Mr. Martin’s Approach: A Primer for Business Based on public and non-public sources, Hillwatch has compiled a brief primer of the new Prime Minister's priorities and how these may affect government operations and expenditures. Many details remain undefined. As the new cabinet is formed and an upcoming Throne Speech and budget, we will be refining the picture of the new government for our clients.
Canada’s American Style Primaries Most Canadian political parties have now adopted the US Primary system of electing leaders. Changing the way we elect leaders creates a new game with new rules. With each successive leadership contest, we learn what the rules really are!
Follow the Money Canada vs. US political fundraising. Do our Canadian politicians need more or less money and what do the new political fundraising rules really mean?
Hillwatch Report on Softwood Lumber At the end of the day, we are forced to consider Managed Trade Regimes, their benefits and their costs. Our ability to deliver on the best option frequently depends on our negotiating savvy and timing.
Memo to Cabinet: Steal This Idea! Some public consultations are exceptionally well done – open, inclusive, & transparent. But lets face it – the way that federal departments and Parliamentary Committees consult with the public often leaves a lot to be desired.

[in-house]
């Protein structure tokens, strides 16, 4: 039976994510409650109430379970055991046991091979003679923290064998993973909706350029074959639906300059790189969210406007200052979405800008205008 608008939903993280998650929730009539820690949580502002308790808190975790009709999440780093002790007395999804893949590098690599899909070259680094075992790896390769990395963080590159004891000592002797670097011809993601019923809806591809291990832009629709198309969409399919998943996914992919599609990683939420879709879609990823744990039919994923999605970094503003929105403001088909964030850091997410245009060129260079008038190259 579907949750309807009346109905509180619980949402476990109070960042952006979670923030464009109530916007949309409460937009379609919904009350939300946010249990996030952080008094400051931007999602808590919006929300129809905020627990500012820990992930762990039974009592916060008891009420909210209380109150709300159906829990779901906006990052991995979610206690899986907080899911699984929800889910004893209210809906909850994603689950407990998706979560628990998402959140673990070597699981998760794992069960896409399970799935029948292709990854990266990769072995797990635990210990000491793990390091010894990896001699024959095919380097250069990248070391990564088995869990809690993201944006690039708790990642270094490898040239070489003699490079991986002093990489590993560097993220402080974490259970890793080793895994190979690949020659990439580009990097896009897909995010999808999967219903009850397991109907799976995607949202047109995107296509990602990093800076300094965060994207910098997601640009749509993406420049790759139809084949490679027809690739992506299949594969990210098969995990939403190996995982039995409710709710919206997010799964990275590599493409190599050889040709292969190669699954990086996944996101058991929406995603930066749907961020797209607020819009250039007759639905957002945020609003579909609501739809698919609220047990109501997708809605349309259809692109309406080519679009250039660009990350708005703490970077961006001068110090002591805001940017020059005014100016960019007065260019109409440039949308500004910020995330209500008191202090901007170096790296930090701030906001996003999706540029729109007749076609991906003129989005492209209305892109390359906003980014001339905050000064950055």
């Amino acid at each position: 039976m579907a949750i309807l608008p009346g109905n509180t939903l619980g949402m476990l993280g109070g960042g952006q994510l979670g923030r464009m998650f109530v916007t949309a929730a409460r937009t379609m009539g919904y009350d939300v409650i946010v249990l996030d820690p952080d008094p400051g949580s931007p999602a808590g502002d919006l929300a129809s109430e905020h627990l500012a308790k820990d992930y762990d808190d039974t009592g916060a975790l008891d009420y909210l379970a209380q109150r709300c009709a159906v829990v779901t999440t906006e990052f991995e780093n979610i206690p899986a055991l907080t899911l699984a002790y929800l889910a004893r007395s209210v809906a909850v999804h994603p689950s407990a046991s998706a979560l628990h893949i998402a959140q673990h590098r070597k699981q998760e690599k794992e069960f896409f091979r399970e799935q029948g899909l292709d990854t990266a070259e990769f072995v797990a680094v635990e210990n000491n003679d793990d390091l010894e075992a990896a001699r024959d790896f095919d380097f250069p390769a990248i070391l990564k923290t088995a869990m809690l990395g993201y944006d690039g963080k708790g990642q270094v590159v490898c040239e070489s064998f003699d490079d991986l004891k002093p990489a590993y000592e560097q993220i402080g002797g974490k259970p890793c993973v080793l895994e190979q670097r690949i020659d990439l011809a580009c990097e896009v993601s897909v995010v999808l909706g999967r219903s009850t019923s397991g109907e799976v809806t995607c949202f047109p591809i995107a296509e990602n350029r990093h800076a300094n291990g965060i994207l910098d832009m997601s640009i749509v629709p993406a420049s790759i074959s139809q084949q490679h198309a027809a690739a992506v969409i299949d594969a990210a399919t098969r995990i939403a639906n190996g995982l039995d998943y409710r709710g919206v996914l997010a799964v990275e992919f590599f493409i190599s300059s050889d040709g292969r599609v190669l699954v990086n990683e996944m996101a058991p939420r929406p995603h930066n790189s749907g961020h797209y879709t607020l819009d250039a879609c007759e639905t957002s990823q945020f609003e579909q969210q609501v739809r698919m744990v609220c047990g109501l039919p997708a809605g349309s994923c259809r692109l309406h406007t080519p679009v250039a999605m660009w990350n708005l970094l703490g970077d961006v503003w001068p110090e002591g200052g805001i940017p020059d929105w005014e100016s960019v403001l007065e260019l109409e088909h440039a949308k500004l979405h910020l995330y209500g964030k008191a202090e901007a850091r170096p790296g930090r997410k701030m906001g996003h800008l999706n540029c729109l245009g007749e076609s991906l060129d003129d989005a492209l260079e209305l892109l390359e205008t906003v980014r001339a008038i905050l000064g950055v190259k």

The Siege of Quebec City Quebec City was Canada first full-blown exposure to how activist now use online channels to deliver off line messages.
Why the Internet Will Change Politics As new innovative communications and marketing practices are created to sell commercial products and services on-line, these techniques crossover to the political area and change the rules of the game
Explaining Quebec Separatism Nationalist monomania, chronic fibbing, the romantic appeal of oppression, and political hypochondria — these factors pre-condition the debate that occurs in Quebec between separatists and federalists and, in Canada, between Quebec and the Rest of Canada.
Our Man in Havana Cuba illustrates Canadians general disinclination to get involved in acts of ostracism and sanctions. Canadian diplomacy much prefers dialogue and ‘constructive engagement’. The American penchant for diplomatic positions based on ideology, moralism and domestic political considerations places the Canadian government on the other side of some issues
The Regulatory Efficiency Act The Regulatory Efficiency Act was introduced in the House of Commons by then Treasury Board President Eggleton on December 6, 1994